Caroline Haimerl, Cristina Savin, Eero Simoncelli
Humans and animals are capable of flexibly switching between a multitude of tasks, each requiring rapid, sensory-informed decision making. Incoming stimuli are processed by a hierarchy of neural circuits consisting of millions of neurons with diverse feature selectivity. At any given moment, only a small subset of these carry task-relevant information.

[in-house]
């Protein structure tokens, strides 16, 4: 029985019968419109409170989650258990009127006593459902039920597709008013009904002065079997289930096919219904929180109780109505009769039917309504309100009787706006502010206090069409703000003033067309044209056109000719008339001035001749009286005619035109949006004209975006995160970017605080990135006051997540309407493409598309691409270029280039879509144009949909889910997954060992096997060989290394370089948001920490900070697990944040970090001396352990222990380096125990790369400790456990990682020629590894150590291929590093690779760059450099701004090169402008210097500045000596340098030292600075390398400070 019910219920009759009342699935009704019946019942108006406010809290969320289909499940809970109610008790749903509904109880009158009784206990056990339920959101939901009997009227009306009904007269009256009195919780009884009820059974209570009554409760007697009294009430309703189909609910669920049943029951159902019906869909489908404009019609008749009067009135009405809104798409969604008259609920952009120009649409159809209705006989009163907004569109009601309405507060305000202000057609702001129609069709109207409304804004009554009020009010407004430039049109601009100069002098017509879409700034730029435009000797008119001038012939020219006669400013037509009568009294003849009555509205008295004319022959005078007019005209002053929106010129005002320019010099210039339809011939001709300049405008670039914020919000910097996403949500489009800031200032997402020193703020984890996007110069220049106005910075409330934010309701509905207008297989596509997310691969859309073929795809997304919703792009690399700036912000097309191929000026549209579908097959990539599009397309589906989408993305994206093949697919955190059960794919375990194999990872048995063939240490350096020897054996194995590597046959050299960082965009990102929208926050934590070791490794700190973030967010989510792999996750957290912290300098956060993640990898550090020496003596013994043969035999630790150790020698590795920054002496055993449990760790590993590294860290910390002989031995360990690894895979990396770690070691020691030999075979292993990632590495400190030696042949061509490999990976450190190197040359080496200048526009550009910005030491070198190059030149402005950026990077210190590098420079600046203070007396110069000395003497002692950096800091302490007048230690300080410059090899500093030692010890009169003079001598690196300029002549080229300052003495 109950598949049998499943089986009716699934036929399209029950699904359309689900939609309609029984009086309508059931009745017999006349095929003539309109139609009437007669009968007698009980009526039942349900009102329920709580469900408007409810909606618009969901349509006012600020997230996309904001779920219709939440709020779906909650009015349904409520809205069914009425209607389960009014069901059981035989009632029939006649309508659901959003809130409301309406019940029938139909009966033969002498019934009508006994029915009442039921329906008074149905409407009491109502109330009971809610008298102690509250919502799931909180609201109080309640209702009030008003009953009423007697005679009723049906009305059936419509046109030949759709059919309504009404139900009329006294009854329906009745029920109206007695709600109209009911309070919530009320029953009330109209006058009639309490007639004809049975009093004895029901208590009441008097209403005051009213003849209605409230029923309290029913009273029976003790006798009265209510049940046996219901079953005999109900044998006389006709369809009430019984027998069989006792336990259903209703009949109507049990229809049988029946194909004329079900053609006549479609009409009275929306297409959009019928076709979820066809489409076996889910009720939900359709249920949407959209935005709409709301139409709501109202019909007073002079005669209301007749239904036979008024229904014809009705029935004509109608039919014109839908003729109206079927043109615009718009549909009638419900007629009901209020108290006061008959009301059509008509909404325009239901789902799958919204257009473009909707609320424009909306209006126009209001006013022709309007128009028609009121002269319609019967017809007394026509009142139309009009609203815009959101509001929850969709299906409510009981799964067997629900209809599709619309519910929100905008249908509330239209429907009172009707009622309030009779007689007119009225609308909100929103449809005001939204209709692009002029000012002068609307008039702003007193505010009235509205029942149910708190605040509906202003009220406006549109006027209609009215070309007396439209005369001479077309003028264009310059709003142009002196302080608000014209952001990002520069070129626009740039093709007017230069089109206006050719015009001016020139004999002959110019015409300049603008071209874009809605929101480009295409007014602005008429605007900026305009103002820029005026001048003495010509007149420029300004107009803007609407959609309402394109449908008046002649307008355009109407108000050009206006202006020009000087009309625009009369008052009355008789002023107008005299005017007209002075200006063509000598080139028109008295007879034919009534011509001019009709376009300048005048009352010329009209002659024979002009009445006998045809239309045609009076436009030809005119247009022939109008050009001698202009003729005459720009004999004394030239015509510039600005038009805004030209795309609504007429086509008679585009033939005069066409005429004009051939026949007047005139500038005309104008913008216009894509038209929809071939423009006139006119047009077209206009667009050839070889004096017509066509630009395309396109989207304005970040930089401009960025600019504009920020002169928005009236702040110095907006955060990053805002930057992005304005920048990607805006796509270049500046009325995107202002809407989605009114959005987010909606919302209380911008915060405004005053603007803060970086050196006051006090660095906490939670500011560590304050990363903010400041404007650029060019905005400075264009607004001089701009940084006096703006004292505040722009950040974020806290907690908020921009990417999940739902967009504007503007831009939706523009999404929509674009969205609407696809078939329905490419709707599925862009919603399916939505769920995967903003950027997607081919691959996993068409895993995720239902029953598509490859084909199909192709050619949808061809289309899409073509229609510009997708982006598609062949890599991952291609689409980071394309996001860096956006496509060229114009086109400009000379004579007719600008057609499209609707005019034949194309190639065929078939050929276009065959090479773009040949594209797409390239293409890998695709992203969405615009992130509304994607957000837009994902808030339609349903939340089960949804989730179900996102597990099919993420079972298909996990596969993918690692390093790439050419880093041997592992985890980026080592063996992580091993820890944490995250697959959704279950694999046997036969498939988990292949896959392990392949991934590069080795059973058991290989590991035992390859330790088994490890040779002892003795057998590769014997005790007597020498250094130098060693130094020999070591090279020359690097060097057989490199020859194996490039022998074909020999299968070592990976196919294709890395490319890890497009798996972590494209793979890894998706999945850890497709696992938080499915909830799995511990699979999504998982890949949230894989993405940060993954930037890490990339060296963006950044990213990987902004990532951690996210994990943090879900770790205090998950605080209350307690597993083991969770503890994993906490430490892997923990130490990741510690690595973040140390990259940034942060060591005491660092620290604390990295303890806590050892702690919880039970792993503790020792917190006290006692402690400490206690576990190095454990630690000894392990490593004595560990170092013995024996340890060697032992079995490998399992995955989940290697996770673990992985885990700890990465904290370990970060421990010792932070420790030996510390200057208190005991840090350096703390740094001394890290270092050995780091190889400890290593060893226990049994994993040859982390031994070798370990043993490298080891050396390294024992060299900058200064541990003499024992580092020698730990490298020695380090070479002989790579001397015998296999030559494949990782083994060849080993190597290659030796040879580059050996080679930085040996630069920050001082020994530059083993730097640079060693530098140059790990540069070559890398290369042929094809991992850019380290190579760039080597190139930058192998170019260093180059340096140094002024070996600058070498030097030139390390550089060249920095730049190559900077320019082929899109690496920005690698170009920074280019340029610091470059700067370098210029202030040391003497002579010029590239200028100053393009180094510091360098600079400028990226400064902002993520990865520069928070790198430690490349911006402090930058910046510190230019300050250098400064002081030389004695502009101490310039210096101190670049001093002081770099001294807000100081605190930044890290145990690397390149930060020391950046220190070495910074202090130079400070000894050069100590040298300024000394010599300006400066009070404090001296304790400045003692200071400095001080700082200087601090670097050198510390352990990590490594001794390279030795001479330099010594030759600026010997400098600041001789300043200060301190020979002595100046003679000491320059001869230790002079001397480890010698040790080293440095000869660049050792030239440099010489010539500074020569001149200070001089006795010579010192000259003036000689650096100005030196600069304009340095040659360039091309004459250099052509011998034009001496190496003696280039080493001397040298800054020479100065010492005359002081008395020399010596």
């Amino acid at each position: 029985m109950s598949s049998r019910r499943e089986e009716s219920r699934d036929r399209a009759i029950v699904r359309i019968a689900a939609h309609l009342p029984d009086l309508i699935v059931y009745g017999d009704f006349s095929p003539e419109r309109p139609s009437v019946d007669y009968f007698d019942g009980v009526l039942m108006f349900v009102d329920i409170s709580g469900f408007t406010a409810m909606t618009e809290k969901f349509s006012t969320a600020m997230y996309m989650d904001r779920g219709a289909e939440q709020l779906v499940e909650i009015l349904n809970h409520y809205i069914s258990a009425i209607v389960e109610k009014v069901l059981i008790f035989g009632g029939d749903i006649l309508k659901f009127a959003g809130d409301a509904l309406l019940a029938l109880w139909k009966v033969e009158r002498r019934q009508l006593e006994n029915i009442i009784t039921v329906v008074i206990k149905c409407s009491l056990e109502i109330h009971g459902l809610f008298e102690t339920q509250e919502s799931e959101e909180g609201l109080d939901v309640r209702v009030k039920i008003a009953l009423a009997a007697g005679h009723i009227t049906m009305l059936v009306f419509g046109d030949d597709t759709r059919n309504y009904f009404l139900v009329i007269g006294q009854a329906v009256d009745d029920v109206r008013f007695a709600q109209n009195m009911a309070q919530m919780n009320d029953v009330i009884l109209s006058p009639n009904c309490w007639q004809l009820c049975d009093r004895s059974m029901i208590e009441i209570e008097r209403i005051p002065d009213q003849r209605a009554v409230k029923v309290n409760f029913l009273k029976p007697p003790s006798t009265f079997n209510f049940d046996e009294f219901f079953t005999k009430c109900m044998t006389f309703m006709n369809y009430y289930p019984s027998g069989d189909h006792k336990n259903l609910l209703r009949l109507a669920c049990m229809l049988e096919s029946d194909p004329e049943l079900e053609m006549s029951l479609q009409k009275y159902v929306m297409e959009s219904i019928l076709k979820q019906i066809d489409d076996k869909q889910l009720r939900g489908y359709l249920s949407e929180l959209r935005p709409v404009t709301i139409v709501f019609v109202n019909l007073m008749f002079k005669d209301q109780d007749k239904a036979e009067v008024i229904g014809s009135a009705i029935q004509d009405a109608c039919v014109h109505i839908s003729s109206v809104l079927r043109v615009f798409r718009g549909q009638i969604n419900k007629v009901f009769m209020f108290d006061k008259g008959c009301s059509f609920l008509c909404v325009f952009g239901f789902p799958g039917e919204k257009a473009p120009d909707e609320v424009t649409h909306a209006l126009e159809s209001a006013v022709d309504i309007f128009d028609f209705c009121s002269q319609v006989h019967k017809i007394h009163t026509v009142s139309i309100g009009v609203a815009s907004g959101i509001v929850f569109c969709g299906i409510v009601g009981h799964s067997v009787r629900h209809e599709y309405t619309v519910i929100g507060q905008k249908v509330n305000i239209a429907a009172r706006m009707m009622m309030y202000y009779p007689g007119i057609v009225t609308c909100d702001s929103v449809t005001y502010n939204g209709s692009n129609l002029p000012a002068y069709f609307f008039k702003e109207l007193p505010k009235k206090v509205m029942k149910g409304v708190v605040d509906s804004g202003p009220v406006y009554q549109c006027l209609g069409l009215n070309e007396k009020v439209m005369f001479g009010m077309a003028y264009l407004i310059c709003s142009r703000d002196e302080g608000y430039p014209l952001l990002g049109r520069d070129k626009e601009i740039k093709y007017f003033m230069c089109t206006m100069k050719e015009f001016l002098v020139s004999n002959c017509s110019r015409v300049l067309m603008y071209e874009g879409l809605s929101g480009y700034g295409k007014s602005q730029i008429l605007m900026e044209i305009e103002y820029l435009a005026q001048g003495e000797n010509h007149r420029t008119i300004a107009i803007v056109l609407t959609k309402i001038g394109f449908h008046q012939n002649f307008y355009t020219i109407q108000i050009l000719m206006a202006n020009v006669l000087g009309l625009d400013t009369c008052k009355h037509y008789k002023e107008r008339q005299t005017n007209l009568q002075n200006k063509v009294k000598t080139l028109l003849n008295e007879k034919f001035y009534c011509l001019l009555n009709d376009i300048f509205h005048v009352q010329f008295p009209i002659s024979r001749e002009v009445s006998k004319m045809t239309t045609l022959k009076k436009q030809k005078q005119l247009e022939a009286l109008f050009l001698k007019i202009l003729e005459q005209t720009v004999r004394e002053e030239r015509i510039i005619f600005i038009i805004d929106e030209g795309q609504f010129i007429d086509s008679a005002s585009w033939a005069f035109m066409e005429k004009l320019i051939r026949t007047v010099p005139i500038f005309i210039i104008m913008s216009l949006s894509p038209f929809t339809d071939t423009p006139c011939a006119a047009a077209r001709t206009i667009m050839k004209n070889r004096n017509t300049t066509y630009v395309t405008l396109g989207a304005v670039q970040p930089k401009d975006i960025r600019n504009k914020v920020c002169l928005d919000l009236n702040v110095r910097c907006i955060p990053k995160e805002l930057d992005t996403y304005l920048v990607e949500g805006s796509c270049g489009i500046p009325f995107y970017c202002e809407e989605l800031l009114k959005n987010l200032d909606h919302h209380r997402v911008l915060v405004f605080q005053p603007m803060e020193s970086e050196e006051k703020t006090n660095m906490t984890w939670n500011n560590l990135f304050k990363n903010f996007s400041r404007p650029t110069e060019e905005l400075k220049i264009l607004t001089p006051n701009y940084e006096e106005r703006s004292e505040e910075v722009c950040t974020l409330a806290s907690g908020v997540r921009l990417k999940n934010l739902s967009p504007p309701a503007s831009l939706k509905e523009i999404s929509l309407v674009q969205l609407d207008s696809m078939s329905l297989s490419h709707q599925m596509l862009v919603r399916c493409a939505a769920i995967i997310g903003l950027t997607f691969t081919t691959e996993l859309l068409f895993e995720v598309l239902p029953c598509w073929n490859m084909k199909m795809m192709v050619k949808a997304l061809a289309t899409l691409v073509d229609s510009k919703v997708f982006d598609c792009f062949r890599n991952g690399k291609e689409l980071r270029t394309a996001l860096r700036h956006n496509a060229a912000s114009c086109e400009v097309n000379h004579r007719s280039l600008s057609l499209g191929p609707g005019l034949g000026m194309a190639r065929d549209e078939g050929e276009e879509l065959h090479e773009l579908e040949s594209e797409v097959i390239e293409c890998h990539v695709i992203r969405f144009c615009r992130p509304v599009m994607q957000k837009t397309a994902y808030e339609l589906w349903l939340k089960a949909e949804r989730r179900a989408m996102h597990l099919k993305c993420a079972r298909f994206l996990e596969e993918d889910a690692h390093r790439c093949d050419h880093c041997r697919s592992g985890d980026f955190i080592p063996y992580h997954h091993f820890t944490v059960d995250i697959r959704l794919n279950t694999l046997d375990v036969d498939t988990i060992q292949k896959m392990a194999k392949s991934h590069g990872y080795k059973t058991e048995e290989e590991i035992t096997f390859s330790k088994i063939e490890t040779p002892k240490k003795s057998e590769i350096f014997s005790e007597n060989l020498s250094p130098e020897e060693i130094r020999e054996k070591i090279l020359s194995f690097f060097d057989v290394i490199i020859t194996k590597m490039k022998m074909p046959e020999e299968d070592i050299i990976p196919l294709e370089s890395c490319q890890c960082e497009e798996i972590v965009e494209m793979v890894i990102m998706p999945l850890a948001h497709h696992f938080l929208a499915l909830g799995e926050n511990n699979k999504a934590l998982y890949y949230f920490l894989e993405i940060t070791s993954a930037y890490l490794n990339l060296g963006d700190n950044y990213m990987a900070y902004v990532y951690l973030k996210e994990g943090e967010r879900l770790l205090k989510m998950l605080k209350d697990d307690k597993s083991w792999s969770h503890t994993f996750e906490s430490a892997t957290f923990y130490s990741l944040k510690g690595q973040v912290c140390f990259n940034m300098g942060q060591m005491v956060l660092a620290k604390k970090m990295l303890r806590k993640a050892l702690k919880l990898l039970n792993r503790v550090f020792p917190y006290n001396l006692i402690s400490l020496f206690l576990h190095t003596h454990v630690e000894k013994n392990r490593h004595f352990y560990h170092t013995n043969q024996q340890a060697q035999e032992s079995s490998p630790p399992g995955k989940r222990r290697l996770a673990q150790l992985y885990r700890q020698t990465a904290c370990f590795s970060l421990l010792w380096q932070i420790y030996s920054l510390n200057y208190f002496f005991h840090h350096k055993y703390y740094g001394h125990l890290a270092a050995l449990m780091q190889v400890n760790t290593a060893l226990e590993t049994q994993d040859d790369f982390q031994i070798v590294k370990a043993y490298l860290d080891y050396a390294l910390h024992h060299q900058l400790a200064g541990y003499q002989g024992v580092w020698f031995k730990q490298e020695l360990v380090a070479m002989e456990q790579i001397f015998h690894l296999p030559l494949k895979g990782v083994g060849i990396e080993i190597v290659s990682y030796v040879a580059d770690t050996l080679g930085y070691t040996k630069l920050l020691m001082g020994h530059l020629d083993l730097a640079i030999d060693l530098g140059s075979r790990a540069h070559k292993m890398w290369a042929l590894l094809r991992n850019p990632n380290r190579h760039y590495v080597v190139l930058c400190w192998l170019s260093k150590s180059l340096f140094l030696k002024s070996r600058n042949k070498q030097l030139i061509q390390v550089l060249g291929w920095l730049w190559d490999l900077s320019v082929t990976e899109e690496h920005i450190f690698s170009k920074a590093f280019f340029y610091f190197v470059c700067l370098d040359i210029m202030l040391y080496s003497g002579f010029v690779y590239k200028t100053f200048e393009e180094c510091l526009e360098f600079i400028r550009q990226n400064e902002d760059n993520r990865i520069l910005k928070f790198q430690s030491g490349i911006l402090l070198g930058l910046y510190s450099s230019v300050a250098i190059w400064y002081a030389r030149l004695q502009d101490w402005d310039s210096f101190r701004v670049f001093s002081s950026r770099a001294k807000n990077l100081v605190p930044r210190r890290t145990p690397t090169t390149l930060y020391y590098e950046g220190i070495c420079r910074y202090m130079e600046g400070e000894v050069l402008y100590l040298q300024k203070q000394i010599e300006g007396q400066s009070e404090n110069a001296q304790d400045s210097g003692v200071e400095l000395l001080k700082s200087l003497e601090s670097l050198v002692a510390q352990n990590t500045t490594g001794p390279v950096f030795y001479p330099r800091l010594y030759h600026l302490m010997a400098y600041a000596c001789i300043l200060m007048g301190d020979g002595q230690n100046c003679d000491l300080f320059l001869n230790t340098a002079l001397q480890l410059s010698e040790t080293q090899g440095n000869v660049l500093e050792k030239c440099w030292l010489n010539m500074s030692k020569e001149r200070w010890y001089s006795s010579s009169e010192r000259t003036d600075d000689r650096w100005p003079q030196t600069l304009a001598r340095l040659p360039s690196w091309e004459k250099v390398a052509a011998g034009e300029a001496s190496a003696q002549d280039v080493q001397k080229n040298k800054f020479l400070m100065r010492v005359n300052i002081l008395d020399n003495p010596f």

In principle, downstream processing stages could identify the relevant neurons through supervised learning, but this would require many example trials. Such extensive learning periods are inconsistent with the observed flexibility of humans or animals, who can adjust to changes in task parameters or structure almost immediately. Here, we propose a novel solution based on functionally-targeted stochastic modulation. It has been observed that trial-to-trial neural activity is modulated by a shared, low-dimensional, stochastic signal that introduces task-irrelevant noise. Counter-intuitively this noise is preferentially targeted towards task-informative neurons, corrupting the encoded signal. However, we hypothesize that this modulation offers a solution to the identification problem, labeling task-informative neurons so as to facilitate decoding. We simulate an encoding population of spiking neurons whose rates are modulated by a shared stochastic signal, and show that a linear decoder with readout weights approximating neuron-specific modulation strength can achieve near-optimal accuracy. Such a decoder allows fast and flexible task-dependent information routing without relying on hardwired knowledge of the task-informative neurons (as in maximum likelihood) or unrealistically many supervised training trials (as in regression).